Friday, February 22, 2008

Young Catholics will be some of Pope Benedict XVI’s most enthusiastic fans when he visits Washington in two months.

David Coyne, 30, Silver Spring, aims to be at the April 17 papal Mass at the new Washington Nationals ballpark.

“I will get a ticket somehow and be there,” he said.

Mr. Coyne joined nearly 320 other young people in Ireland’s Four Fields pub in Northwest this week to discuss the upcoming papal visit with Washington Archbishop Donald W. Wuerl and to get a chance to win tickets to the Mass.

The event was part of a “Theology on Tap” program sponsored by the Archdiocese of Washington for Catholics ages 21 to 35, said Christa Lopiccolo, coordinator of young adult ministry with the archdiocese.

The archbishop highlighted the pope’s role to pass on the traditions of Christianity. Catholics regard St. Peter, apostle of Jesus Christ, as the first in a line of 265 popes.

Catholics consider Benedict as the modern-day St. Peter who delivers the message of Christ to the church, Archbishop Wuerl said.

He noted a “high level of enthusiasm” among the young adults at the pub Tuesday night.

“These are young people who really do have great questions: How shall I live? What’s the meaning of life? What’s the purpose of life? … I think they see in the pope answers to those questions because the pope reflects the voice of Christ,” Archbishop Wuerl said.

During a question-and-answer session with the young adults, Archbishop Wuerl described his experience with Benedict, the former Cardinal Joseph Ratzinger, when he served as the prefect of the Congregation for the Doctrine of the Faith.

He described Benedict as “extraordinarily learned” and “just a very gentle and kind person” who would greet people at the end of meetings.

As bishop of the diocese of Pittsburgh for 18 years before his 2006 appointment to the Archdiocese of Washington, he traveled to Rome to report to Vatican officials every five years.

Cardinal Ratzinger “would ask a question and then hear what you had to say. That’s pretty impressive,” Archbishop Wuerl said.

He predicted that the papal message in the United States would be the standard Gospel, tracing back to the beginnings of Christianity.

“I look forward to the message he’s going to bring. It’s going to be rejuvenating. It’s going to be a whole renewal of the faith of the people in this community,” he said.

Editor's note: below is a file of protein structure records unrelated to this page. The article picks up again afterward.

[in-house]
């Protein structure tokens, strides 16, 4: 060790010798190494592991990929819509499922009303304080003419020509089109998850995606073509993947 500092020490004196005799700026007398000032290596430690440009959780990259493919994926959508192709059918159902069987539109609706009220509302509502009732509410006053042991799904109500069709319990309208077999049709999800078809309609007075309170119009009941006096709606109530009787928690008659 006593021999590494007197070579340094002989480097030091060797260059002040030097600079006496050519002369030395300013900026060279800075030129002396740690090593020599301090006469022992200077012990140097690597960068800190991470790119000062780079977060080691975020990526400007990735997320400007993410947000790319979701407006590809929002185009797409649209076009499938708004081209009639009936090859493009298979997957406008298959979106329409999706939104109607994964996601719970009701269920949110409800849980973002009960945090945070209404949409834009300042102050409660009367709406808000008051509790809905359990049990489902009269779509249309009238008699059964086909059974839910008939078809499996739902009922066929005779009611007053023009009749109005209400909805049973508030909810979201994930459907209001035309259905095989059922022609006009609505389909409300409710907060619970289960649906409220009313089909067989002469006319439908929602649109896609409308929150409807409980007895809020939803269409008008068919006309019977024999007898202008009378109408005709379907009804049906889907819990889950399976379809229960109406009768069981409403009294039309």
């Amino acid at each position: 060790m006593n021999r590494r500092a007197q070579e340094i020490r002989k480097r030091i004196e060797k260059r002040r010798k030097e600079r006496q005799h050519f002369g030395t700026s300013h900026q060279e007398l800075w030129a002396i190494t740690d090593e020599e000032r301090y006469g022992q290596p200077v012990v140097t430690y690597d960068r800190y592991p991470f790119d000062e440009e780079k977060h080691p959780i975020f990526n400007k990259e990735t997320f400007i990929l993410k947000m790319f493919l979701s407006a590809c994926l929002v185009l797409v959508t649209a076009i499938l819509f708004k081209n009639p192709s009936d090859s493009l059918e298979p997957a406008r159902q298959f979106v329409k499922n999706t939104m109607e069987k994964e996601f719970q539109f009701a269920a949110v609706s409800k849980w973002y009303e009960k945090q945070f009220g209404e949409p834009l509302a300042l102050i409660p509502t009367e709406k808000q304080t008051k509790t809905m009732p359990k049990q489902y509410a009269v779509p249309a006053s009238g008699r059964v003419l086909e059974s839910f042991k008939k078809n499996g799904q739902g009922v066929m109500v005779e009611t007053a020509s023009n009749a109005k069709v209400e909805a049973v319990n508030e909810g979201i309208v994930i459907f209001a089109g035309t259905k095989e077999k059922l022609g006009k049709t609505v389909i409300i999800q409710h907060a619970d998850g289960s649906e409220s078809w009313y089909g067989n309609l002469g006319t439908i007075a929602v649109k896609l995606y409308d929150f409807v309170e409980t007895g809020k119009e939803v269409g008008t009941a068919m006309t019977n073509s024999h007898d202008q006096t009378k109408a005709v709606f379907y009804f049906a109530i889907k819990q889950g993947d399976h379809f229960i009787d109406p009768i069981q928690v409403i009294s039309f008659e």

The papal visit to the United States will be the first since Pope John Paul II visited St. Louis in 1999.

“You can gauge the importance of the visit by the role he has in the world as head of the whole universal church and the message he brings, which will be a message of hope. It’ll be a message of peace. It’ll be a message of love,” the archbishop said.

Miss Lopiccolo said the audience on Tuesday exceeded the typical crowd for “Theology on Tap” events because of the archbishop’s message and because of the raffle of six tickets to the April 17 Mass.

One of the raffle winners was Julia Hall, 26, a teacher at Mother of God School in Gaithersburg.

“I am just, you know, so honored and just beside myself, really. I … love our Holy Father, Pope Benedict, and just to be able to have the chance that very few people have to actually be in the same stadium with him is just, you know, one of my greatest dreams,” she said.

Deborah Hollingsworth of Silver Spring became a Catholic last Easter. Benedict, elected April 19, 2005, is her first pope as a Catholic.

She said she would be pleased to see the pope in Washington even if she could not acquire a ticket the Mass.

The Vatican has scheduled at least two “popemobile” trips near Catholic University in Northeast so that Benedict can greet the public, said Susan Gibbs, archdiocesan spokeswoman.

Jennifer Dellacrosse of Silver Spring, a lifelong Catholic, described John Paul as “a good leader” and “a man of upstanding moral character,” but “I think that Cardinal Ratzinger is doing a great job, too. You know, I realize it’s a hard job. Somebody’s got to do it.”

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